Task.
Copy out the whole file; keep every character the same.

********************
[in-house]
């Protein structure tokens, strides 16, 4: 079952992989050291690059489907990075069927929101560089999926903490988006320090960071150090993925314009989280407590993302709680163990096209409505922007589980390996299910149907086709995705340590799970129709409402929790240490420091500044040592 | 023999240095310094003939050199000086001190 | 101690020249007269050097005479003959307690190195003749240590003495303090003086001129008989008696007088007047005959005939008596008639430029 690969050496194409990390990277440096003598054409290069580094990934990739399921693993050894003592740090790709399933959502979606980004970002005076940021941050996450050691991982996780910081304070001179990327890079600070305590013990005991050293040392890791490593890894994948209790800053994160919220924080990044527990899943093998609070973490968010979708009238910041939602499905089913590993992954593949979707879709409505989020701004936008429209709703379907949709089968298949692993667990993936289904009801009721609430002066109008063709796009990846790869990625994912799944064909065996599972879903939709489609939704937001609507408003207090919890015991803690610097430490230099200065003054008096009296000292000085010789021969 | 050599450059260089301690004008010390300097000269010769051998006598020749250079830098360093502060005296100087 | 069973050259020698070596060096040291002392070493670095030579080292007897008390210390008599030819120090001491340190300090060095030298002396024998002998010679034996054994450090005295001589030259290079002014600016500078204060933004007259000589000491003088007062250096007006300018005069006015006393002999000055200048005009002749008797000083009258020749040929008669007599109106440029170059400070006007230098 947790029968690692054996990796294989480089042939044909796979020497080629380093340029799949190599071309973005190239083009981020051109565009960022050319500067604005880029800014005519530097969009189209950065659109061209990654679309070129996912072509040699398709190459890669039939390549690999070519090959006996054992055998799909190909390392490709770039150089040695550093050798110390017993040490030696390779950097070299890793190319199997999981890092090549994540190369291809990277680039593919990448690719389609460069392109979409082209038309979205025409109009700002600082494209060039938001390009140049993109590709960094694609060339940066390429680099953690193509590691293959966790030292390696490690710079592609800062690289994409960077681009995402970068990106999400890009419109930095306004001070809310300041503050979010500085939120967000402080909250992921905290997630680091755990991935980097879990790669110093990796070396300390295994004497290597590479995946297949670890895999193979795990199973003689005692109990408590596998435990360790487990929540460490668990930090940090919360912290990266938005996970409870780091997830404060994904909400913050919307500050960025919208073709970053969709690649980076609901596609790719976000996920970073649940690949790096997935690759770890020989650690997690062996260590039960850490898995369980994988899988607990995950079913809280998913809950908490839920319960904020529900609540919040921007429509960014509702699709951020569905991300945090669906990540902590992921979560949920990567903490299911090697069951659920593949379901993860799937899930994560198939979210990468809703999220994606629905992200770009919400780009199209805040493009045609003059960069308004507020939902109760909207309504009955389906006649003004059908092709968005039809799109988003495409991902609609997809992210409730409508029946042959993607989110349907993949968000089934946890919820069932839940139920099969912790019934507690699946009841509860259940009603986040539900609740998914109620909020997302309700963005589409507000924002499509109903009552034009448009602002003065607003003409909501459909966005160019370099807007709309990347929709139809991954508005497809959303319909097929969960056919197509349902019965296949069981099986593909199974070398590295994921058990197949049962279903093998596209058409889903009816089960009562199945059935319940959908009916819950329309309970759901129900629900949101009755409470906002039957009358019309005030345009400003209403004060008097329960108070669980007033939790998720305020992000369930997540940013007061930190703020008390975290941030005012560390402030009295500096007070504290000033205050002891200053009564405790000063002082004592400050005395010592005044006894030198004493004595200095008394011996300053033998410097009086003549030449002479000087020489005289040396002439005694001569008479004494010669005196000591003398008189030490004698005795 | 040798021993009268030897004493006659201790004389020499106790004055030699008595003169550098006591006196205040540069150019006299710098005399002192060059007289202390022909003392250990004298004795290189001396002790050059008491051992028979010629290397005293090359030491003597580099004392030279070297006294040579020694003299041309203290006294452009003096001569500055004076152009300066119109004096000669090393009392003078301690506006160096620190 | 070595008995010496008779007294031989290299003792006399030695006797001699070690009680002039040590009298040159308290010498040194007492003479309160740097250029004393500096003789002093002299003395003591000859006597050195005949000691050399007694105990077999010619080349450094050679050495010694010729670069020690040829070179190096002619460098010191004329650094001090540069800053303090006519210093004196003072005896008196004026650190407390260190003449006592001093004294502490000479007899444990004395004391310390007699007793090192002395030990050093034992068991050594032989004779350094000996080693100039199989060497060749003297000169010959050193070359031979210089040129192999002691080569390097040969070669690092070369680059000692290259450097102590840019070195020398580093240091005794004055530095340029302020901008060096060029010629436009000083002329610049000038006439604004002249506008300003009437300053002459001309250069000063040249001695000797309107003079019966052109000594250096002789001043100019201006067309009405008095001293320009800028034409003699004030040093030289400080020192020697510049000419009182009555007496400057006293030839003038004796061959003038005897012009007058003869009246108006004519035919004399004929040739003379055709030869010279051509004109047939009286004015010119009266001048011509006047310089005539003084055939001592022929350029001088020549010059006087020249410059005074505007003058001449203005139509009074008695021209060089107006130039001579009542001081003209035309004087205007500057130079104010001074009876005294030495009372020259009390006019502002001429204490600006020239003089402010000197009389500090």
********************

[in-house]
């Protein structure tokens, strides 16, 4: 079952992989050291690059489907990075069927929101560089999926903490988006320090960071150090993925314009989280407590993302709680163990096209409505922007589980390996299910149907086709995705340590799970129709409402929790240490420091500044040592 | 023999240095310094003939050199000086001190 | 101690020249007269050097005479003959307690190195003749240590003495303090003086001129008989008696007088007047005959005939008596008639430029 690969050496194409990390990277440096003598054409290069580094990934990739399921693993050894003592740090790709399933959502979606980004970002005076940021941050996450050691991982996780910081304070001179990327890079600070305590013990005991050293040392890791490593890894994948209790800053994160919220924080990044527990899943093998609070973490968010979708009238910041939602499905089913590993992954593949979707879709409505989020701004936008429209709703379907949709089968298949692993667990993936289904009801009721609430002066109008063709796009990846790869990625994912799944064909065996599972879903939709489609939704937001609507408003207090919890015991803690610097430490230099200065003054008096009296000292000085010789021969 | 050599450059260089301690004008010390300097000269010769051998006598020749250079830098360093502060005296100087 | 069973050259020698070596060096040291002392070493670095030579080292007897008390210390008599030819120090001491340190300090060095030298002396024998002998010679034996054994450090005295001589030259290079002014600016500078204060933004007259000589000491003088007062250096007006300018005069006015006393002999000055200048005009002749008797000083009258020749040929008669007599109106440029170059400070006007230098 947790029968690692054996990796294989480089042939044909796979020497080629380093340029799949190599071309973005190239083009981020051109565009960022050319500067604005880029800014005519530097969009189209950065659109061209990654679309070129996912072509040699398709190459890669039939390549690999070519090959006996054992055998799909190909390392490709770039150089040695550093050798110390017993040490030696390779950097070299890793190319199997999981890092090549994540190369291809990277680039593919990448690719389609460069392109979409082209038309979205025409109009700002600082494209060039938001390009140049993109590709960094694609060339940066390429680099953690193509590691293959966790030292390696490690710079592609800062690289994409960077681009995402970068990106999400890009419109930095306004001070809310300041503050979010500085939120967000402080909250992921905290997630680091755990991935980097879990790669110093990796070396300390295994004497290597590479995946297949670890895999193979795990199973003689005692109990408590596998435990360790487990929540460490668990930090940090919360912290990266938005996970409870780091997830404060994904909400913050919307500050960025919208073709970053969709690649980076609901596609790719976000996920970073649940690949790096997935690759770890020989650690997690062996260590039960850490898995369980994988899988607990995950079913809280998913809950908490839920319960904020529900609540919040921007429509960014509702699709951020569905991300945090669906990540902590992921979560949920990567903490299911090697069951659920593949379901993860799937899930994560198939979210990468809703999220994606629905992200770009919400780009199209805040493009045609003059960069308004507020939902109760909207309504009955389906006649003004059908092709968005039809799109988003495409991902609609997809992210409730409508029946042959993607989110349907993949968000089934946890919820069932839940139920099969912790019934507690699946009841509860259940009603986040539900609740998914109620909020997302309700963005589409507000924002499509109903009552034009448009602002003065607003003409909501459909966005160019370099807007709309990347929709139809991954508005497809959303319909097929969960056919197509349902019965296949069981099986593909199974070398590295994921058990197949049962279903093998596209058409889903009816089960009562199945059935319940959908009916819950329309309970759901129900629900949101009755409470906002039957009358019309005030345009400003209403004060008097329960108070669980007033939790998720305020992000369930997540940013007061930190703020008390975290941030005012560390402030009295500096007070504290000033205050002891200053009564405790000063002082004592400050005395010592005044006894030198004493004595200095008394011996300053033998410097009086003549030449002479000087020489005289040396002439005694001569008479004494010669005196000591003398008189030490004698005795 | 040798021993009268030897004493006659201790004389020499106790004055030699008595003169550098006591006196205040540069150019006299710098005399002192060059007289202390022909003392250990004298004795290189001396002790050059008491051992028979010629290397005293090359030491003597580099004392030279070297006294040579020694003299041309203290006294452009003096001569500055004076152009300066119109004096000669090393009392003078301690506006160096620190 | 070595008995010496008779007294031989290299003792006399030695006797001699070690009680002039040590009298040159308290010498040194007492003479309160740097250029004393500096003789002093002299003395003591000859006597050195005949000691050399007694105990077999010619080349450094050679050495010694010729670069020690040829070179190096002619460098010191004329650094001090540069800053303090006519210093004196003072005896008196004026650190407390260190003449006592001093004294502490000479007899444990004395004391310390007699007793090192002395030990050093034992068991050594032989004779350094000996080693100039199989060497060749003297000169010959050193070359031979210089040129192999002691080569390097040969070669690092070369680059000692290259450097102590840019070195020398580093240091005794004055530095340029302020901008060096060029010629436009000083002329610049000038006439604004002249506008300003009437300053002459001309250069000063040249001695000797309107003079019966052109000594250096002789001043100019201006067309009405008095001293320009800028034409003699004030040093030289400080020192020697510049000419009182009555007496400057006293030839003038004796061959003038005897012009007058003869009246108006004519035919004399004929040739003379055709030869010279051509004109047939009286004015010119009266001048011509006047310089005539003084055939001592022929350029001088020549010059006087020249410059005074505007003058001449203005139509009074008695021209060089107006130039001579009542001081003209035309004087205007500057130079104010001074009876005294030495009372020259009390006019502002001429204490600006020239003089402010000197009389500090």